LOS ANGELES, California (CNN) -- Democratic presidential hopefuls stressed their common ground with the gay and lesbian community in a televised forum, but one significant exception loomed -- same-sex marriage.
A panel that included lesbian rocker Melissa Etheridge questions Sen. Barack Obama.
Thursday night's forum in Los Angeles was sponsored by the Human Rights Campaign Foundation. It was broadcast on the gay-themed cable network Logo, making it the first-ever televised presidential forum on gay issues.
The group said it offered Republican presidential candidates the opportunity to participate in their own forum, but they declined.
The HRC, which claims 700,000 members, is the nation's largest advocacy group for the gay, lesbian, bisexual and transgendered communities.
While officially non-partisan, the HRC overwhelmingly backs Democrats. In 2006, just 11 of the 219 federal candidates endorsed by the group were Republicans, and the HRC also backed the losing presidential bids of both Sen. John Kerry in 2004 and Al Gore in 2000. Watch how Democrats consider the gay community a key constituency »
With varying degrees of success, the front-running candidates in the Democratic field tried to reconcile their opposition to opening up marriage to gay and lesbian couples with their stated beliefs in gay and lesbian equality.
Asked what was at the heart of her opposition to same-sex marriage, Sen. Hillary Clinton said, "I prefer to think of it as being very positive about civil unions."
"It's a personal position," she said. "For me, we have made it very clear in our country that we believe in equality. How we get to full equality is the debate we're having."
Sen. Barack Obama said his view is that "we should try to disentangle what has historically been the issue of the word 'marriage,' which has religious connotations to some people, from the civil rights that are given couples."
"My job as president is going to be to make sure that the legal rights that have consequences on a day-to-day basis for loving same-sex couples all across the country ... are recognized and enforced," he said.
John Edwards, a former senator from North Carolina and the Democratic Party's 2004 vice-presidential nominee, offered an apology for a previous statement that his religious faith was at the heart of his opposition to same-sex marriage.
"I shouldn't have said that," said Edwards, who has previously said he has struggled with his position. "I believe to my core in equality. My campaign for the presidency is about equality across the board."
"All I can tell you is where I am today," he said. "I do not support same-sex marriage."
New Mexico Gov. Bill Richardson cast his opposition to same-sex marriage in pragmatic terms, saying "it's a question of doing what's achievable" and trying to move the country forward on the issue.
"In my heart, I'm doing what is achievable," he said. "And I'm not there yet, and the country isn't there yet."
However, two long-shot candidates in the field who do support same-sex marriage -- Rep. Dennis Kucinich of Ohio and Mike Gravel, a former senator from Alaska -- made it clear they don't see why their rivals are so conflicted.
"This is really a question of whether you really believe in equality," Kucinich said. "When you understand what real equality is, you understand that people who love each other must have the opportunity to be able to express that in a way that's meaningful."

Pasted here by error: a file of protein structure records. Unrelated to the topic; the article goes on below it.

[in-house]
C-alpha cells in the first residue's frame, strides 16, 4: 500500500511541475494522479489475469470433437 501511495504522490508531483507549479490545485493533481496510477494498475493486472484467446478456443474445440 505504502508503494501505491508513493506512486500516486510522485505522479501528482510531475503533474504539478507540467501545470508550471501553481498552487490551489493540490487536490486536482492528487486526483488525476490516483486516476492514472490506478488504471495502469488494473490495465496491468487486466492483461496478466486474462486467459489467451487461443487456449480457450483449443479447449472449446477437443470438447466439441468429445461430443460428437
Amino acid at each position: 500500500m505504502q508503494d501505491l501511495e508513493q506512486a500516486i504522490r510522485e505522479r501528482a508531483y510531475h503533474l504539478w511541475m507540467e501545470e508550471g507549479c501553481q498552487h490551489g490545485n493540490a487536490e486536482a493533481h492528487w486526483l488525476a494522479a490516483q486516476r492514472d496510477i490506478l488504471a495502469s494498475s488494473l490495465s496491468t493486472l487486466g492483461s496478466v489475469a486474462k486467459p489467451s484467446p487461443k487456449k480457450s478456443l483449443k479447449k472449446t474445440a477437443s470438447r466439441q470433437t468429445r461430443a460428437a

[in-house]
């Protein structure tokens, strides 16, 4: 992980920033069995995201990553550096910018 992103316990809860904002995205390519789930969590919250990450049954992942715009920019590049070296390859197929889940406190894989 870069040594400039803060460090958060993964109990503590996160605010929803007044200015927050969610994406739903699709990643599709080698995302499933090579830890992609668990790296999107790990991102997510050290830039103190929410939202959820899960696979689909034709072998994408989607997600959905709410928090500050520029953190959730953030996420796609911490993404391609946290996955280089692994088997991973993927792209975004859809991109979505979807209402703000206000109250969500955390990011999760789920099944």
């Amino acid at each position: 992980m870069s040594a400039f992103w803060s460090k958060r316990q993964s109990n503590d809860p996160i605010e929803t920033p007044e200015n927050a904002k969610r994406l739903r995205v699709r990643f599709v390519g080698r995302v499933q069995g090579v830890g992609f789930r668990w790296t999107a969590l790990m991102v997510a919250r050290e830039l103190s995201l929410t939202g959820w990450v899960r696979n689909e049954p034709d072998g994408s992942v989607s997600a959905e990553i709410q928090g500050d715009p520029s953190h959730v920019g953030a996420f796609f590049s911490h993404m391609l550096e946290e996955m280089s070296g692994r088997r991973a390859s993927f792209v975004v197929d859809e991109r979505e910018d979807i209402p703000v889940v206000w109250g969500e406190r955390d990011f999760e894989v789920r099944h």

Gravel accused his better-known rivals of "playing it safe" on the marriage issue and said he believes same-sex marriage "will be a nonissue in the next presidential campaign" in 2012.
"Marriage is a commitment between two human beings in love," Gravel said. "And if there's anything we need in this world, it's more love."
A CNN/Opinion Research Corp. poll released Thursday found that a majority of Americans -- 57 percent -- oppose same-sex marriage. Forty-three percent oppose both same-sex marriage and civil unions, which offer most or some of the protections and benefits of marriage.
All of the 2008 Democratic candidates are on record as supporting civil unions, a position also taken by President Bush, an opponent of same-sex marriage, during his 2004 re-election campaign.
While just 3 percent of voters in the 2006 election identified themselves as gay or lesbian, the community has outsized influence, particularly among Democrats, because it is politically active and a source of campaign contributions.
Reflecting that sway, six of the eight 2008 Democratic hopefuls -- all but Sens. Christopher Dodd and Joe Biden -- attended Thursday's event.
Eschewing the usual debate format, candidates appeared on stage one at a time, where they sat in an easy chair and fielded questions from a panel that included lesbian rocker Melissa Etheridge.
One area where the Democratic candidates were in clear agreement with gay rights advocates was on the question of ending the don't-ask-don't-tell policy, which allows gay men and lesbians to serve in the military only if they do not publicly disclose their sexual orientation.
Clinton -- whose husband, former President Bill Clinton, originally proposed the policy in 1993 -- said she changed her mind in 1999 and that repealing it would be "one of my highest priorities" as president.
Edwards also voiced his is opposition, but he noted that "'don't-ask-don't-tell is not just wrong now, it was wrong when it began. It's been wrong the entire time."
Thursday's poll also found strong public support for ditching don't-ask-don't-tell. Fifty-seven percent of those polled opposed the policy itself, while 79 percent said openly gay people should be allowed to serve in the military. E-mail to a friend
CNN's Candy Crowley contributed to this report.
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